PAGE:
CHAPTER 11: YORK BUILDINGS (formerly George Street)
Date and Description.
York Buildings, the name which was once used generically for all
the premises on the site of York House, was assigned to George Street
circa 1852. Only four houses there, Nos. 6, 7, 9 and 10, all of which are
on the west side of the street, contain features of architectural interest.
No. 6.—This house appears to date from the late seventeenth or
early eighteenth century, and is probably the original house erected circa
1676, but it has undergone many alterations. The upper flights of the stairs
still retain their original close strings, turned balusters and square newel
posts with ball terminals. The mantelpiece surrounds on the second floor
are also contemporary with the date of the house and an example is illustrated
No. 6, YORK BUILDINGS
Wood mantelpiece in No. 6, York Buildings
The premises consist of three storeys and have a cement front with
horizontal boardings between the storeys. The entrance doorway has a
straight hood with carved brackets. A semicircular headed window on the
staircase with stout sash bars and a small window in the back room on the
upper floor with similar features are original. The rooms generally have
moulded panelling in two heights with chair rail and cornice.
No. 7.—The external treatment of this house is similar to that of No. 6,
the two houses being probably of the same date. The stairs to the upper
portion have stout, turned balusters and close strings and the lower flight has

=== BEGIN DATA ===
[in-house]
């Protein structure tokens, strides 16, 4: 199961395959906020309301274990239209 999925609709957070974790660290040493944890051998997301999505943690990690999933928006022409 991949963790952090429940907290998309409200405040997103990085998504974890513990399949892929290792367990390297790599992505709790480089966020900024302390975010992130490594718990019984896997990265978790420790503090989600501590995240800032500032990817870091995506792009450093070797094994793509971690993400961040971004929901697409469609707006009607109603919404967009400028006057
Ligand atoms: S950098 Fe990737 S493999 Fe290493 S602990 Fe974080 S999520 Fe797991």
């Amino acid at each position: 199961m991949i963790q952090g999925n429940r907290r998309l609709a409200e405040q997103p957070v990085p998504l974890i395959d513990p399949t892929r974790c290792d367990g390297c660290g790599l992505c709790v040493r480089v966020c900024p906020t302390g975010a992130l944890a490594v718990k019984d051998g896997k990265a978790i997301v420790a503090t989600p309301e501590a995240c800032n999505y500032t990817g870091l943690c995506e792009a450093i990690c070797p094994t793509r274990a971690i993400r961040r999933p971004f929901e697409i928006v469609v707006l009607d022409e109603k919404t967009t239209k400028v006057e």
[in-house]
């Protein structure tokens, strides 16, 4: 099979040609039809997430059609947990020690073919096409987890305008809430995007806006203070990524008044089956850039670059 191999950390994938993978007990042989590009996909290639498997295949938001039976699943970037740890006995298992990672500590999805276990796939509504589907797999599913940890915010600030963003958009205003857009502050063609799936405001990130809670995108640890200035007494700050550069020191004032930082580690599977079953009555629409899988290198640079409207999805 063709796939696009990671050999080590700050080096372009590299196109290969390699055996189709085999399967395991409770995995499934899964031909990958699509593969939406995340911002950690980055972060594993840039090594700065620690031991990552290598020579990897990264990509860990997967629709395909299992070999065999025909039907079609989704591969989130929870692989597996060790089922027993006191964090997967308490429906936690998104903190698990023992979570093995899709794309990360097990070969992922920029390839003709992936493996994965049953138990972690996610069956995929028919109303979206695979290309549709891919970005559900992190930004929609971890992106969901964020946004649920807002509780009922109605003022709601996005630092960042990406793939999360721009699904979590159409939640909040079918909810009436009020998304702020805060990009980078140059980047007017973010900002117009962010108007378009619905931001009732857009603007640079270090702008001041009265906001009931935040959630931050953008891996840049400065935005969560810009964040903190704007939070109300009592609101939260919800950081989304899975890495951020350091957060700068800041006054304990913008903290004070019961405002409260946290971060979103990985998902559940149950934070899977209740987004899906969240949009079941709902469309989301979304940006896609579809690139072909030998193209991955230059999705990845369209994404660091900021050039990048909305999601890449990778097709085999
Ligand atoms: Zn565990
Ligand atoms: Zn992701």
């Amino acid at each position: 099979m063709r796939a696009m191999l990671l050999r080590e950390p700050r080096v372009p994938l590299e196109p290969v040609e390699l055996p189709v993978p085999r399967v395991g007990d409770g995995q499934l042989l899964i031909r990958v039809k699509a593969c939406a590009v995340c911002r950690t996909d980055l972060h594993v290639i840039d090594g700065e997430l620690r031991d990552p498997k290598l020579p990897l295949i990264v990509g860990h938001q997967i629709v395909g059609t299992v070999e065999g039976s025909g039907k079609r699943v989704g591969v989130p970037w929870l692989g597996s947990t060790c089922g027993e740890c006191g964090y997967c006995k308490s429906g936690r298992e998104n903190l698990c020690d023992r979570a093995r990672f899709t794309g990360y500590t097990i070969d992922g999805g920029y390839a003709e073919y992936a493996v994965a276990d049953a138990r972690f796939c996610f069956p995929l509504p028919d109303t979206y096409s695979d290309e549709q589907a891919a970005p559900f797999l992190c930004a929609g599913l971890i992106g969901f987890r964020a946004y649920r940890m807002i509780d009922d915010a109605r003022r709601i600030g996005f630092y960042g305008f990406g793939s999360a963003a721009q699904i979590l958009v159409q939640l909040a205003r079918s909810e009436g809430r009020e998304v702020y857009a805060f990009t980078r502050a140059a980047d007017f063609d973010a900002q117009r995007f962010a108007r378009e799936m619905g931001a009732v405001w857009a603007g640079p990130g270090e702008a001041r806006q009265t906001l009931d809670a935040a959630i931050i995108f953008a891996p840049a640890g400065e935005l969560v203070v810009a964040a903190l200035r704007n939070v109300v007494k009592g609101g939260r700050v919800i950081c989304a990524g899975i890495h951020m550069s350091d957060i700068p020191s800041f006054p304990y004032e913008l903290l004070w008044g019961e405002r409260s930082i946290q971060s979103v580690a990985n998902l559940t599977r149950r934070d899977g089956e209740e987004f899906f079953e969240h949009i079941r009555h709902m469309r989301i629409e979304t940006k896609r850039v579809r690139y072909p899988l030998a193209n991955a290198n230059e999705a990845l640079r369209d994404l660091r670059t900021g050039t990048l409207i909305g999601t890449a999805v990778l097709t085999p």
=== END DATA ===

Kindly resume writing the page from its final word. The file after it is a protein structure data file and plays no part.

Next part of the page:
a cut string with carved brackets. The mantelpieces are in stone with keyed
centres and generally agree with the example here illustrated. The rooms
have been stripped of any panelling.
York House (No. 9).—This is a house of early eighteenth-century date
comprising two storeys above ground and basement with an attic in a tiled
roof. The brick front has shallow panels on the north side to each floor
corresponding with the window openings. The face of the two lower storeys
has been cemented. The window frames are set almost flush with the outer
wall and the sashes divided into small squares. The hall is screened from the
stairs by a semicircular keyed arch springing from panelled pilasters. The
walls have bolection panelling in two heights. A window on the half landing
to the stairs has stout sash bars and is probably original. The stair flight up
to the first floor is of later date. The upper flights are original and have turned
balusters and close strings. The principal rooms have moulded panelling in
two heights with moulded chair rail and cornice. The upper rooms have
square panelling. The chimney pieces are modern.
Baluster from staircase of No. 6, York Buildings
Mantelpiece in No. 7, York Buildings
No. 10.—These are three-storey premises over basement, with tiled
roof and a brick front to the upper portion, the lower portion being stuccoed.
The whole appears to date from the latter
half of the eighteenth century. The staircase has close strings, turned balusters
and panelled dado. The rooms have been
redecorated and were in all probability
Plan of No. 10, York Buildings
Condition of Repair.
Nos. 6 and 7—J. Allnutt & Co. Ltd.; No. 8—R. A. Fairclough; No. 10—The Pilgrim
The ratebook entries for Nos. 6, 7, 9 and 10, York Buildings, are given in Appendix B.
With the exception of No. 9 (for which there is no entry until 1678) the entries begin in 1676. None
of the residents appear to have been of note. There is a vague tradition, cited by several writers,
that Napoleon Bonaparte visited England and lodged for a short time in York Buildings, but the
whole story of his visit to this country appears to be apocryphal. (ref. 260)
William Adam bought the bottom house on the east side of the street, adjoining the premises
in Robert Street, in 1771, in order to have the right of embanking the river at that point. (ref. 261)